ROME – When Pope Francis welcomes President Donald Trump in the Vatican on Wednesday, the eyes of the Western world – and probably beyond – will be on Rome, looking for signs of either agreement or clash between the heads of the world’s biggest temporal superpower and the world’s biggest spiritual superpower.

Few people from the United States’ side are more privy to what transpires in such a meeting than former ambassadors to the Vatican. For this reason, Crux spoke with the last five to hold the post, who gave a preview of what to expect, and shared their hypothetical advice to Trump.

The list includes Ken Hackett and Miguel H. Diaz, who served under Obama, and James Nicholson, Francis Rooney and Mary Ann Glendon, who served under Bush.

In keeping with a tradition that began in 1984, when President Ronald Reagan appointed a Catholic ambassador, every ambassador since has been a Catholic.

On Friday, the White House confirmed that Callista Gingrich, the wife of former House Speaker Newt Gingrich, will be Trump’s nominee for the post. However, she still has to be confirmed by the Senate, so it may be some time yet before she’s actually on the job.

This won’t be the first time a president meets a pope with no ambassador in town. The last time was in July 2009, when President Barack Obama met Pope Benedict XVI, while the Senate didn’t confirm Diaz until August.

The meeting gets a general green light

Nicholson, who served under Bush and helped organize two meetings between the president and Pope John Paul II, described the upcoming encounter as “a very important visit, and I’m really pleased that it’s happening.”

He believes Trump and the pope “ought to be acquainted and get to know each other.

“World problems aren’t solvable solely by material and military means,” he said. “It will take moral transformations for this world to live peacefully, which is why it’s important for the world’s spiritual superpower to meet with its most important temporal power.”

Hackett, who served under Obama’s administration, and was the last U.S. ambassador to the Vatican, agrees. He sees the meeting as an opportunity for “Trump to appreciate the personality and the concerns of the Holy Father, and for the Holy Father to take a measure of President Trump.”

All the ambassadors believe there’re many areas in which this summit could be fruitful, and all highlighted the importance of the U.S./Vatican relationship.

Rooney, who served during Bush’s second term, said he’d like to see “some of the same things we accomplished with George Bush” come out of it.

He spoke about the places in the world where the two nations have their diplomatic platforms aligned. Working together can help advance “our common goals of religious freedom, freedom of the press, human dignity, and promoting the natural rights of man.”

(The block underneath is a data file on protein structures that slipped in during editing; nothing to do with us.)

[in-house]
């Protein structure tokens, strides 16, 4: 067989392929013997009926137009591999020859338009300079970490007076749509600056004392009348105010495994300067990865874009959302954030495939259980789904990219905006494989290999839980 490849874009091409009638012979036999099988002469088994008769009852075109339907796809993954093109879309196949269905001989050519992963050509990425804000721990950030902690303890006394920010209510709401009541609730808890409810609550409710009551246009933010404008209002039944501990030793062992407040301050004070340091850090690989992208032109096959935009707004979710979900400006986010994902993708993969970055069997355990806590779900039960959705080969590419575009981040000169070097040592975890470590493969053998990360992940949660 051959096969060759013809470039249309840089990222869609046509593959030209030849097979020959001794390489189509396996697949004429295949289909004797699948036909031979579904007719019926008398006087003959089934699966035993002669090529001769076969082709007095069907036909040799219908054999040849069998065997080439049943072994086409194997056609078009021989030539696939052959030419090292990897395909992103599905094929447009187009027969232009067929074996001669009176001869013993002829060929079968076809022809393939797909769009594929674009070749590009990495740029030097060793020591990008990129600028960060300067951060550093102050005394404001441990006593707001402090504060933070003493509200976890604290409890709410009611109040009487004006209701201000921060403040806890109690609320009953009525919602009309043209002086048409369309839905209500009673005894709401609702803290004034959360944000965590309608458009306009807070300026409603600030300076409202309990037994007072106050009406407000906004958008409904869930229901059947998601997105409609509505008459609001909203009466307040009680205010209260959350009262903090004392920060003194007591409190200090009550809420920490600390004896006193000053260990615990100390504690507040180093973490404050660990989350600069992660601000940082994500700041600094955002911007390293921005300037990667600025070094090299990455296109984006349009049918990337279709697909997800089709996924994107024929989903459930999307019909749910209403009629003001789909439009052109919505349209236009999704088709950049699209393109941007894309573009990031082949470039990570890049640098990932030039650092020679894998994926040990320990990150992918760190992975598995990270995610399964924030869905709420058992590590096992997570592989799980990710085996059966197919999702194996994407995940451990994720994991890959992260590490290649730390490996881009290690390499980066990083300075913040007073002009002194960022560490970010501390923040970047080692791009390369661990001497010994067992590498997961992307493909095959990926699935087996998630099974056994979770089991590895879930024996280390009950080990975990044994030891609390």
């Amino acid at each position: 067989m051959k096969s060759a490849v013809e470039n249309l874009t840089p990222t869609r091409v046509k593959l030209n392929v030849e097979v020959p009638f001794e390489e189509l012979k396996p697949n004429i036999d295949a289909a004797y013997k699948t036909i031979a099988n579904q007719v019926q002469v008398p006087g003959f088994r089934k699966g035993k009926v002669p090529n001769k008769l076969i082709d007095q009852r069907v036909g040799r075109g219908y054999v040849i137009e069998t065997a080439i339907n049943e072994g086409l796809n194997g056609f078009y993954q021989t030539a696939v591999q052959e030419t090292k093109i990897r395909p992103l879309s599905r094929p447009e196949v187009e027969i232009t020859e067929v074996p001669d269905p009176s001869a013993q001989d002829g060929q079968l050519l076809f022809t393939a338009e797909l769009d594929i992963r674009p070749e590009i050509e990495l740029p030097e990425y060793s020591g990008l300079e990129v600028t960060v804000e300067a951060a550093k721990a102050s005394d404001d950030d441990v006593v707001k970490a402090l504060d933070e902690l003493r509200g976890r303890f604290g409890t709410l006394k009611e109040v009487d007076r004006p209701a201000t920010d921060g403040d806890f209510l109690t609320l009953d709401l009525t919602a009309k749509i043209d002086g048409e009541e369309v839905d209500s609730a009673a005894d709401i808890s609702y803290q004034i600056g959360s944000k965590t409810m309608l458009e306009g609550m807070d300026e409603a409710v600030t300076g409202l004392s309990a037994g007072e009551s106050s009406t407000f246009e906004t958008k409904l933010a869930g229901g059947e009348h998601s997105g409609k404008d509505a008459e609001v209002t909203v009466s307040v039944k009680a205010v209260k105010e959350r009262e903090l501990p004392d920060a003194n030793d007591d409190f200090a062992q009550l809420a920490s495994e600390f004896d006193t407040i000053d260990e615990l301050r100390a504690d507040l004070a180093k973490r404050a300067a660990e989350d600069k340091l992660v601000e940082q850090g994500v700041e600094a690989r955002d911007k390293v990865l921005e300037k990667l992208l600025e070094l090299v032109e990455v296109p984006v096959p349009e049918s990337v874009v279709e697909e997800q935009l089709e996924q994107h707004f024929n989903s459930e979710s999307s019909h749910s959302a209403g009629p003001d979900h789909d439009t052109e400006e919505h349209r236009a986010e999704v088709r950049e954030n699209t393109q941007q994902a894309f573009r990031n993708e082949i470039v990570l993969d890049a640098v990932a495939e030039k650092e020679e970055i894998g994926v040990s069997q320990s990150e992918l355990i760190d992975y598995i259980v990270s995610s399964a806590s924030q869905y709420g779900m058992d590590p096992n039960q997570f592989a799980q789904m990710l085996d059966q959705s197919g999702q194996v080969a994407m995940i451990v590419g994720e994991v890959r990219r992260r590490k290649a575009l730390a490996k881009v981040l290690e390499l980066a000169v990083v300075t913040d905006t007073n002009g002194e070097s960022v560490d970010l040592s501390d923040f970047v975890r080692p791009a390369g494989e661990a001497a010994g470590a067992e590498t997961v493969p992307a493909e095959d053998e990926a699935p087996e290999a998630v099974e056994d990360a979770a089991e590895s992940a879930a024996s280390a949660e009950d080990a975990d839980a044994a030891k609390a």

Diaz, appointed by Obama in 2009, a few months after his visit to Benedict, also acknowledged the possibilities.

“Cooperation on a wide variety of issues can be very fruitful and mutually rewarding for both sides,” he said. “In theory, the relationship between these two entities can produce important results if carried out strategically, and if both sides find a way to cooperate with one another.”

As Diaz said, both hold significant offices, with Trump being the “leader of the free world,” and the pope a head of a state but also the leader “of a pretty significant number of persons of faith, some 1.3 billion Catholics scattered throughout every corner of the world.”

Speaking about the meeting in particular, Glendon said she hoped for “strong statements on the steadily worsening persecution of Christians around the world, a topic on which the previous U.S. administration was shamefully silent.”

She also hopes there will be statements on threats to religious freedom in liberal democracies, where it is “currently in danger of being demoted from the status of a fundamental right to just one of many competing interests—one that can all too easily be trumped by other rights, claims and interests.”

Glendon also noted that for Trump, the meeting has particular significance because he received a substantial number of Catholic votes.

Looking at the broader picture, the ambassador highlighted that these meetings are always important because the Holy See, “tiny though it is,” can be “an influential partner on many common fronts.”

Both states are global actors, she said, and one of the shared concerns is improving the lives of people struggling with poverty, hunger and disease.

“The U.S. is the world’s largest donor of humanitarian aid, and the Holy See oversees the world’s largest network of hands-on providers of education, health care and relief,” she noted. “Another concern of huge interest to both is to strengthen the global consensus against terror, and against the use of religion as a pretext for violence.”

Briefing the president

Despite the Vatican being a state whose borders one can walk, literally, in about 40 minutes, all the ambassadors pointed out it’s hardly an insignificant one. There’s much more to the meeting than meets the eye, and its success, or failure, can be significant.